Supercomputer architecture

A supercomputer is a computer architecture designed to maximize calculation speed. This in contrast with a mainframe, which is optimized for high I/O throughput. Supercomputers are the fastest machines available at any given time. Since computing speed increases continuously, supercomputers are superseded by new supercomputers all the time.

Supercomputers are used for many tasks, from weather forecast calculations to the rendering of movies like Toy Story and Shrek.

Originally, supercomputers were produced primarily by a company named Cray Research. The Cray-1 was a major success when it was released in 1976. It was faster than all other computers at the time and it went on to become one of the best known and most successful supercomputers in history. The machine cost $8.9 million when introduced.

Cray supercomputers used specially designed CPUs for performing calculations on large sets of data. Together with dedicated hardware for certain instructions (like multiply and divide) this increased performance.

The entire chassis of the Cray supercomputers was bent into a large C-shape. Speed-dependent portions of the system were placed on the "inside edge" of the chassis where the wire-lengths were shorter to decrease delays. The system could peak at 250 MFLOPS (Million Floating Point Operations per second).


In 1985, the very advanced Cray-2 was released, capable of 1.9 billion floating point operations per second (GFLOPS) peak performance, almost eight times as much as the Cray-1. In comparison, in 2015, the Intel Core i7 5960X CPU has a peak performance of 354 GFLOPS ; more than 185 times faster than the Cray-2!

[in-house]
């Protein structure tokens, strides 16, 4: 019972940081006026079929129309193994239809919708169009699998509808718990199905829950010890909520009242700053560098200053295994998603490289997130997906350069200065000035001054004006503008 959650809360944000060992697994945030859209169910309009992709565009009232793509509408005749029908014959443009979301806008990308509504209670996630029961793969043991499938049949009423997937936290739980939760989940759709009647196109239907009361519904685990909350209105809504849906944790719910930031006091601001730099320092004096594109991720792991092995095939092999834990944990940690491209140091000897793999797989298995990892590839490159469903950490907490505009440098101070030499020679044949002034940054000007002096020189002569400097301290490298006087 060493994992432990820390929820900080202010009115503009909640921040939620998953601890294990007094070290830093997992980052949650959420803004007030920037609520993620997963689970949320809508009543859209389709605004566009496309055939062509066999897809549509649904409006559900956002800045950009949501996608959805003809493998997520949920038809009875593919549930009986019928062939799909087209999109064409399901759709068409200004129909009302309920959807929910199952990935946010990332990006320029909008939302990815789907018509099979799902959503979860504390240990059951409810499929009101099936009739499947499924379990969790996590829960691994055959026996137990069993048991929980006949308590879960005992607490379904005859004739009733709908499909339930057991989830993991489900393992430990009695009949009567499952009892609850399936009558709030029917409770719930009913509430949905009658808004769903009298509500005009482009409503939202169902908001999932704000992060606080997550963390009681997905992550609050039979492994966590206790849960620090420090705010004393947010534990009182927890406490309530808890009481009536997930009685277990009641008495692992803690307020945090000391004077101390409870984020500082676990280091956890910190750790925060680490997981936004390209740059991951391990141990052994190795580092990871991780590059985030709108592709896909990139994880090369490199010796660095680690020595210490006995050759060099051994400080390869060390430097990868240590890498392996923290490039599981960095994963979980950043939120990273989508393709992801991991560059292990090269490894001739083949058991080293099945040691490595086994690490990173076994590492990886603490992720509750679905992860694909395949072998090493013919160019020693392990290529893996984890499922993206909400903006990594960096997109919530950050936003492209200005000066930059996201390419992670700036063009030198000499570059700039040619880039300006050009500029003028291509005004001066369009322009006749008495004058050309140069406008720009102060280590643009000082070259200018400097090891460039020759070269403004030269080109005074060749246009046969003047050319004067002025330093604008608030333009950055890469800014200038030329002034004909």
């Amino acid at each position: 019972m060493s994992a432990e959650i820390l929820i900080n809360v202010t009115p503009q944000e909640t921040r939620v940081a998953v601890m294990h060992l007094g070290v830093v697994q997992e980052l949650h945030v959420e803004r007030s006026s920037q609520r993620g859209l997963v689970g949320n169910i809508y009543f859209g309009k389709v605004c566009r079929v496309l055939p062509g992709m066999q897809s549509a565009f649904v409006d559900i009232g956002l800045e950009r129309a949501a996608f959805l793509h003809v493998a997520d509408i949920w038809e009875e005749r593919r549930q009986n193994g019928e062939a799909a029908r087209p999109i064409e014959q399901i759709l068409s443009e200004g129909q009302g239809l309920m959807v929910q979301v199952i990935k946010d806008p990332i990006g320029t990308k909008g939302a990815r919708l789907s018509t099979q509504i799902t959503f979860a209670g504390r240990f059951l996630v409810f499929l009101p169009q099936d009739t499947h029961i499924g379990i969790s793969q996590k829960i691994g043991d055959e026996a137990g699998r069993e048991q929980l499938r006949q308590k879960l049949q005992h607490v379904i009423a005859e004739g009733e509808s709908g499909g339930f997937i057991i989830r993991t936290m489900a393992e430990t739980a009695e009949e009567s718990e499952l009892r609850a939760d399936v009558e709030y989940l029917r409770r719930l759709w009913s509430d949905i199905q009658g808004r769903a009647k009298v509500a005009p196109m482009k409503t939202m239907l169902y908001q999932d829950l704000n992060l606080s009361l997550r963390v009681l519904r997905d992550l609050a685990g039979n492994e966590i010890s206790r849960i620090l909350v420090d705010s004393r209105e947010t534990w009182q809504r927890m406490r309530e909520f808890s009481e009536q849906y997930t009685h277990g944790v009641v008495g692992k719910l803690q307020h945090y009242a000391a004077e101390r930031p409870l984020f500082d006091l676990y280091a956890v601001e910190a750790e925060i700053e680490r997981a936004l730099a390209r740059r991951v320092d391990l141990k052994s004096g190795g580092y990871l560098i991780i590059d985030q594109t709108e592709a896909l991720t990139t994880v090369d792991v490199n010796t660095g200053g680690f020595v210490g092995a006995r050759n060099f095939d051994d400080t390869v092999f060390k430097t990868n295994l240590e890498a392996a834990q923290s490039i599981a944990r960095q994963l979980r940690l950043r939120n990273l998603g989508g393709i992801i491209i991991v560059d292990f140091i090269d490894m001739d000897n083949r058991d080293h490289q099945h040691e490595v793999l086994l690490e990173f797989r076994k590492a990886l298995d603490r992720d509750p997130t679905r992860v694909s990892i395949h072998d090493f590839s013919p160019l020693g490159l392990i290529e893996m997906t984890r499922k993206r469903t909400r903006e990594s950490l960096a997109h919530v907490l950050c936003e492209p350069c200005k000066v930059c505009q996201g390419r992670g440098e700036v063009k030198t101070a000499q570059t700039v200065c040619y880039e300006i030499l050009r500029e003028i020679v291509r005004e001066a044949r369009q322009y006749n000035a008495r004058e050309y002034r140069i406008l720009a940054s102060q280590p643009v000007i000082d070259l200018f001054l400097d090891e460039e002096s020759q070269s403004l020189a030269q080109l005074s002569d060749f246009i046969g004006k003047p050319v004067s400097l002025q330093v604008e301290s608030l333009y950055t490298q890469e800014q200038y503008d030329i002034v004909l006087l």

Supercomputers as single machines started to disappear in the 1990s. Their work was taken over by clustered computers – a large number of off-the-shelf x86 based servers, connected by fast networks to form one large computer array. Nowadays high performance computing is done mainly with large arrays of x86 systems. In 2015, the fastest computer array was a cluster with more than 3,120,000 CPU cores, calculating at 54,902,400 GFLOPS, running Linux .

In some cases specialized hardware is used to realize high performance. For example, graphics processors (GPUs) can be used for fast vector based calculations and Intel CPUs now contain special instructions to speed up AES encryption.

In 2015, the NVidia's Tesla GPU PCIe card (basically a graphics card but without a graphics connector) provides hundreds of vector based computing cores and more than 8,000 GFLOPS of computing power . Four of these cards can be combined in one system for extremely high performance calculations, for just a fraction of the cost of traditional supercomputers.

This entry was posted on Vrijdag 11 December 2015

Earlier articles

What's the point of using Docker containers?

Identity and Access Management

Using user profiles to determine infrastructure load

Public wireless networks

Supercomputer architecture

Desktop virtualization